What is invoice discounting?

Looking at invoice discounting as a product, you will receive advances of funds against outstanding sales invoices.

24 hour settlement

Up to 95% of the value of your invoices can be paid out within 24 hours of raising them.

There is generally no intervention into your credit management systems and the provider’s involvement is not always visible to a client’s customers.

Funds advanced can be increased when a selection of assets is taken into consideration: A provider can fund against invoices, stock, plant and machinery, land and buildings. The exact mix of assets utilised will depend on your needs and the strength of security in the assets themselves.

How do you benefit?

By having funds available when you need them, you can focus on running your business without the constant pressures that inadequate cash flow can bring.

Invoice discounting always provides funding against your debtors and can be extended to include a mixture of stock, plant and machinery, land and buildings.

Facilities are revolving, therefore you are not required to make capital repayments, once again maximising available cash flow. This additional headroom can put you in a position to seize business opportunities, giving you a real edge on your competitors.

How invoice discounting is charged

When should you use invoice discounting?

Many businesses looking for financial support still rely on traditional bank funding.

However, take a moment to consider exactly what your company’s financial needs are and how they can best be serviced.

Start by asking yourself a few simple questions:

  • Do you sell products or services on credit?
  • Do you find that you have to buy more quickly than you get paid?
  • Do you have to hold high levels of stock?
  • Does this tie up your cash?
  • Do you want to develop new products?
  • Do you find funds you need to finance further growth are tied up in unpaid invoices?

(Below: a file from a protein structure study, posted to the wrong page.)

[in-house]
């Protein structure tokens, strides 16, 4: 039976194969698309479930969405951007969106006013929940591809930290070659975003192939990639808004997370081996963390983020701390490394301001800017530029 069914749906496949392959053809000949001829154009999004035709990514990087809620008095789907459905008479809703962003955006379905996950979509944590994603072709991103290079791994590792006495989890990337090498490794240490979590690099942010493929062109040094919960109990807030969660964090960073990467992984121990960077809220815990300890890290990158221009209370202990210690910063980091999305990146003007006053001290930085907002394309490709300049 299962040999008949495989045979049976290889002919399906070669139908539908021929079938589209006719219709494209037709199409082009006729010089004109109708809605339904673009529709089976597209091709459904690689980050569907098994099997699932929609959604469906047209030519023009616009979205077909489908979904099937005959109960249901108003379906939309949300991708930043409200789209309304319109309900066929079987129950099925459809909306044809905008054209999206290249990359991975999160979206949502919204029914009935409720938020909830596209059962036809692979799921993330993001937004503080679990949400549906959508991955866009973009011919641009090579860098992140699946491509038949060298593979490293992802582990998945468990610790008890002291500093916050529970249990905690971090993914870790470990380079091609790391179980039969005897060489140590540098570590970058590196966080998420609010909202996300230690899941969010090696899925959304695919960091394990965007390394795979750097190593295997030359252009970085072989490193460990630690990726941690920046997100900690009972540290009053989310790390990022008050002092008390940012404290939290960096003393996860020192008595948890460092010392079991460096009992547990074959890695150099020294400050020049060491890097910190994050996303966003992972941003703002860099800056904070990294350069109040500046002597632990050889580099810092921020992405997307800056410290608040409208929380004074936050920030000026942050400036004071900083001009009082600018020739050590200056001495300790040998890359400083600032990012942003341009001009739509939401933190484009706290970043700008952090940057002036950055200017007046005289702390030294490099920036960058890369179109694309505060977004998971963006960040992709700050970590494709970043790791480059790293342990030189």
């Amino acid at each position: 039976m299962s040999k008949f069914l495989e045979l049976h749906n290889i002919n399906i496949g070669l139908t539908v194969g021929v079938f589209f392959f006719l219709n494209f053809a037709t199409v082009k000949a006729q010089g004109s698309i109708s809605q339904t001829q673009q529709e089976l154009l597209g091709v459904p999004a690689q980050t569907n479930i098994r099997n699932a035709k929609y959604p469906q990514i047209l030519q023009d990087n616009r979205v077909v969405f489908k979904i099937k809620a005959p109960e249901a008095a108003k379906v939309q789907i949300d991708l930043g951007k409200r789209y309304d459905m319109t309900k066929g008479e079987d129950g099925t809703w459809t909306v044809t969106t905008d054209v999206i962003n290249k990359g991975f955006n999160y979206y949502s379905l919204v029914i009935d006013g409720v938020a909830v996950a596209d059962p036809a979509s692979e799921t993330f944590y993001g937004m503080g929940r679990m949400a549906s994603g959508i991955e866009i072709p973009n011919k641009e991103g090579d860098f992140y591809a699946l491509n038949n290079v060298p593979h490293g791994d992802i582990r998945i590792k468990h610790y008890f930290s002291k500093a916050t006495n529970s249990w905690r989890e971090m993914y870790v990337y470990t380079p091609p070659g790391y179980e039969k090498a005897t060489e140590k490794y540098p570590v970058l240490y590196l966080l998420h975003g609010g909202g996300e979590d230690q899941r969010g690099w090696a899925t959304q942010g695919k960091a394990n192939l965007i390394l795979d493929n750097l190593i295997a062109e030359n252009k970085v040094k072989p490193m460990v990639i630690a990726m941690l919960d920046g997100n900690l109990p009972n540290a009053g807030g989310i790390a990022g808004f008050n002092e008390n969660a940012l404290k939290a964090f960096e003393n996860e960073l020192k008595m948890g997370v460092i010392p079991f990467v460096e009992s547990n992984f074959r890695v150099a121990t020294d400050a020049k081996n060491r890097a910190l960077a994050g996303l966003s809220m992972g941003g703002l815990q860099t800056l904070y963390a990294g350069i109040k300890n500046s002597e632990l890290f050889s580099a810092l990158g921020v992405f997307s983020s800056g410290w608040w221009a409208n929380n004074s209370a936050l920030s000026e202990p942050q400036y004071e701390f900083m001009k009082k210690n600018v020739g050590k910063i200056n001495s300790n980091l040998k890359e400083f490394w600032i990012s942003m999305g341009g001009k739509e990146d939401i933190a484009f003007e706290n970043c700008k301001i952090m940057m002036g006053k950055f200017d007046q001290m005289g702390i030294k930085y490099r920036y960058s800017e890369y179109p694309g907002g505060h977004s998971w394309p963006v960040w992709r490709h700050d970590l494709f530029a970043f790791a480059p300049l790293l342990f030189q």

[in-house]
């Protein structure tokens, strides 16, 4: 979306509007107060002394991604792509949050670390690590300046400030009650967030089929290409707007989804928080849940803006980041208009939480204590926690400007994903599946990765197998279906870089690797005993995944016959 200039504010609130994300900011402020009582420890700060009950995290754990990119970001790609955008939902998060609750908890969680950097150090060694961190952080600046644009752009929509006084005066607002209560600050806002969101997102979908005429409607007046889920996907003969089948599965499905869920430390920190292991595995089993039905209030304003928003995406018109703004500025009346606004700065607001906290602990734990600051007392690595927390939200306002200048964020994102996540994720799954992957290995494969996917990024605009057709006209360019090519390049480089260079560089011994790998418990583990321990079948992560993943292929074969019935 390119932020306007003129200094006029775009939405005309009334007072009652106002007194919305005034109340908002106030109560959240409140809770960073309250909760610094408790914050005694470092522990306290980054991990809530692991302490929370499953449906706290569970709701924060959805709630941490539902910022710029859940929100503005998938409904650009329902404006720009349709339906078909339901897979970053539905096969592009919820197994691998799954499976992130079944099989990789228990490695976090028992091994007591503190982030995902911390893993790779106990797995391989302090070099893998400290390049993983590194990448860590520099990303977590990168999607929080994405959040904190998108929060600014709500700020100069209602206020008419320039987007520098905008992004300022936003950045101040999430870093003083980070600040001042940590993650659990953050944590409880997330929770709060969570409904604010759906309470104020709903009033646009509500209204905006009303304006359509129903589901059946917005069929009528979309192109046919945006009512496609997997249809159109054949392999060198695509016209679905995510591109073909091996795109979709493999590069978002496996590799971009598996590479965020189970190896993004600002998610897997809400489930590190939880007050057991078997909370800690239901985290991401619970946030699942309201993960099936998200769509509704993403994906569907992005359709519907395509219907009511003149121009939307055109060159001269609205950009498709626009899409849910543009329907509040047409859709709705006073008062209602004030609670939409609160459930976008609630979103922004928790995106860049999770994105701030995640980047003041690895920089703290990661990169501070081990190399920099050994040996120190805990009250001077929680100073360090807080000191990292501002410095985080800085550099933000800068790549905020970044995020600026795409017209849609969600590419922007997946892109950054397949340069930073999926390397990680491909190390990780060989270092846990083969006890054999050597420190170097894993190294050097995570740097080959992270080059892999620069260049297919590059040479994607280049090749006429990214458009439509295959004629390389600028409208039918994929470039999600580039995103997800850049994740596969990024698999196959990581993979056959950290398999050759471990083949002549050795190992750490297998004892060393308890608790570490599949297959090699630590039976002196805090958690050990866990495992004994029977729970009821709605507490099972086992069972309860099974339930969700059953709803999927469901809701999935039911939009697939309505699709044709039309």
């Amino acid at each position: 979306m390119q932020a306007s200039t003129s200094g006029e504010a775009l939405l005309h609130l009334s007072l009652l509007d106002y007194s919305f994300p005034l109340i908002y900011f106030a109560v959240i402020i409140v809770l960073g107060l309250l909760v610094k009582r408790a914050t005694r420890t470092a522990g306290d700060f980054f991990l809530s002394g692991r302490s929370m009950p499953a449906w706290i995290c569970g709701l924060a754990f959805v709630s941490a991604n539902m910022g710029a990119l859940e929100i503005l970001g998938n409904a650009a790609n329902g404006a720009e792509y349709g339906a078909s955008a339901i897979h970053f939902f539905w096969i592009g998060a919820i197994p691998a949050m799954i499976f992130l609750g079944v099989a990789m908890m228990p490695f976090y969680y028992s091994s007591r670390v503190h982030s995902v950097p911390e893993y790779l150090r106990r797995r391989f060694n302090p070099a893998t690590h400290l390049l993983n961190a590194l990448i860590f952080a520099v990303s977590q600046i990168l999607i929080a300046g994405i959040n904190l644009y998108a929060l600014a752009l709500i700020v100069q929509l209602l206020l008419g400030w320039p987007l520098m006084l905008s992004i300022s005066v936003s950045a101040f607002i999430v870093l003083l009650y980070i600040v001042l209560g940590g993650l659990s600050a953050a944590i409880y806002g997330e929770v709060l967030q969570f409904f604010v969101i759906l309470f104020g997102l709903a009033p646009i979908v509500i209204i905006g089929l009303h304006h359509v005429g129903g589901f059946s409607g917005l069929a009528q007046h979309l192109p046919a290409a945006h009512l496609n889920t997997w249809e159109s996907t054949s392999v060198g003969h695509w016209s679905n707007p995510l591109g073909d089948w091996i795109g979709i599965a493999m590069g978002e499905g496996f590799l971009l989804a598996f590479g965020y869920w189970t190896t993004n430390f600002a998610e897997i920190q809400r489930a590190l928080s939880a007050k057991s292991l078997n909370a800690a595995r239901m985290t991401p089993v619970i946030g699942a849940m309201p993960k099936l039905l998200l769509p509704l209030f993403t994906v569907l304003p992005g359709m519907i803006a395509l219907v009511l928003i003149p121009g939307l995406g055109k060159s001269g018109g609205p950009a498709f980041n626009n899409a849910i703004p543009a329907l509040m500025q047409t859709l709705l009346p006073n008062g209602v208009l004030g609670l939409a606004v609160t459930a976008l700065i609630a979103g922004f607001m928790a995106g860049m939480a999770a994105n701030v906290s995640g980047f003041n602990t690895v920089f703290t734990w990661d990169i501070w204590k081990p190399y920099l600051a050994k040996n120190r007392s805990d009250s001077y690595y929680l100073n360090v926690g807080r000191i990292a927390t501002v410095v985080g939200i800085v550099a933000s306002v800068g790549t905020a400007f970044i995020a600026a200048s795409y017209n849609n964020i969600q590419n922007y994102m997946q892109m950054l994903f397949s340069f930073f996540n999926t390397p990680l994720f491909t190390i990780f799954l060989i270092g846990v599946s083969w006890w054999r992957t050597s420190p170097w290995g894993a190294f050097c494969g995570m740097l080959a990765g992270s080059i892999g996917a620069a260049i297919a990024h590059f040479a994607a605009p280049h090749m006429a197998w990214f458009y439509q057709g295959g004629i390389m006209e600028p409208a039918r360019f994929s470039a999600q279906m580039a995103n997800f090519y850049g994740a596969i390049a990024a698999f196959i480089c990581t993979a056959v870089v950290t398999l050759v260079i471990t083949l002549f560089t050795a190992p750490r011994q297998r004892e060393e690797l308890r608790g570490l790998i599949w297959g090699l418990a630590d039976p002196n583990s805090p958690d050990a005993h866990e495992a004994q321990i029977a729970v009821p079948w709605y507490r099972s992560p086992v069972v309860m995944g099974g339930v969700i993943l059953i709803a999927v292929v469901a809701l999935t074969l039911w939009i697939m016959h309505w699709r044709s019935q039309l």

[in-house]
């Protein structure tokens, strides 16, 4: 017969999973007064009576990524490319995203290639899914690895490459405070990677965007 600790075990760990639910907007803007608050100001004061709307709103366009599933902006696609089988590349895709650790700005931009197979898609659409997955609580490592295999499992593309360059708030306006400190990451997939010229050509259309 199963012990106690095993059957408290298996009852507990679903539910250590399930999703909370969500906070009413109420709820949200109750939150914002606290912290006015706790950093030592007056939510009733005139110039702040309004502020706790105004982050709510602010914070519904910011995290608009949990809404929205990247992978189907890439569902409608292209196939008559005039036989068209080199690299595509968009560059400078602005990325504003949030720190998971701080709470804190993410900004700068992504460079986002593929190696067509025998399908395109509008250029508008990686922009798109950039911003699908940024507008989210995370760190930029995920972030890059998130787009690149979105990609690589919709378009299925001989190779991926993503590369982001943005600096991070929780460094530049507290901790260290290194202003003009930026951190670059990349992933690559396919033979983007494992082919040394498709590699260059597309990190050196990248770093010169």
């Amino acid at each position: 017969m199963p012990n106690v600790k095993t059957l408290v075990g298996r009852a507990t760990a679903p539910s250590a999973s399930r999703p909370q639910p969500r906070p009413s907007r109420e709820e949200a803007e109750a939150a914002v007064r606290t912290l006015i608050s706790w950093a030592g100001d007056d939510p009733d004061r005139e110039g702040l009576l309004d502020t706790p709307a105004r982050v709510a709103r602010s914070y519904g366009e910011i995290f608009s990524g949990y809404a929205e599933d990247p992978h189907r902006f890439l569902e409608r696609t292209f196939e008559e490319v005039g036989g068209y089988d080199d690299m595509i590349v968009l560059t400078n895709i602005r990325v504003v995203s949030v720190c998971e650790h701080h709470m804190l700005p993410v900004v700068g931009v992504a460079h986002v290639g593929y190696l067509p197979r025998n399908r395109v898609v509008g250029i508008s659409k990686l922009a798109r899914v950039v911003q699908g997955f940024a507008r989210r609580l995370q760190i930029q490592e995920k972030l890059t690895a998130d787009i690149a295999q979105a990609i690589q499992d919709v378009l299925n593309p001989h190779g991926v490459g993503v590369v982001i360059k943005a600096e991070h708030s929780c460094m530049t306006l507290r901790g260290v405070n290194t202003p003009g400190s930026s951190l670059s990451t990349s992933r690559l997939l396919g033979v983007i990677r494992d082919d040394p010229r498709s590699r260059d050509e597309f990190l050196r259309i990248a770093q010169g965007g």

If you find yourself answering yes to any of these questions, invoice discounting and asset-based lending can maximise the cash available against many of your business assets and release the funds you need. e.g., to finance further growth.

What does it cost?

Invoice Discounting providers charge in exactly the same way as factors, using two fees: a service fee and a discounting fee.

As with factoring, these combined costs are 90% of the costs involved. Thereafter, a facility is also subject to smaller (and sometimes optional) one-off charges, or “disbursements”.

Invoice finance charges are levied as follows:

Service fee: an agreed percentage of the invoice factored, eg factored invoice is £1,000, service fee is 2%, factors charge = £20.

Discounting fee: interest of money borrowed, eg an invoice for £1,000 is factored generating the client £750 which is available to be drawn down at the client’s request. If this sum was drawn down in full and was outstanding (borrowed) for 45 days before the customer paid, a client would be charged interest on £750 for 45 days (the fee would equate to an estimated £6). Interest is charged normally at 2% to 3% over base.
Please note, base rates can vary from provider to provider and are subject to capping at an agreed minimum level.

Disbursements: these are extra fees such as chaps payments, normally £15 to £30 if funds are requested same day. These charges are often free if funds are drawn via a three-day payment. With refactoring fees, between 0.5% and 1.25% of the invoice value is levied monthly against old invoices which take longer than four months to pay, bounced cheques and credit searches. Disbursements are the industry’s hidden income and something our services will help explain and keep to a minimum.

In summing up, a £1,000 invoice is financed at 75% at 2% service rate and 2.5% over the agreed base rate (discounting rate). If the £750 is drawn for 45 days, the client should expect to be charged:

£20 service fee (1,000 at 2%)
Circa £6 interest for the 45 days.
Total charge = £26.00 per £1,000 + some small optional disbursements.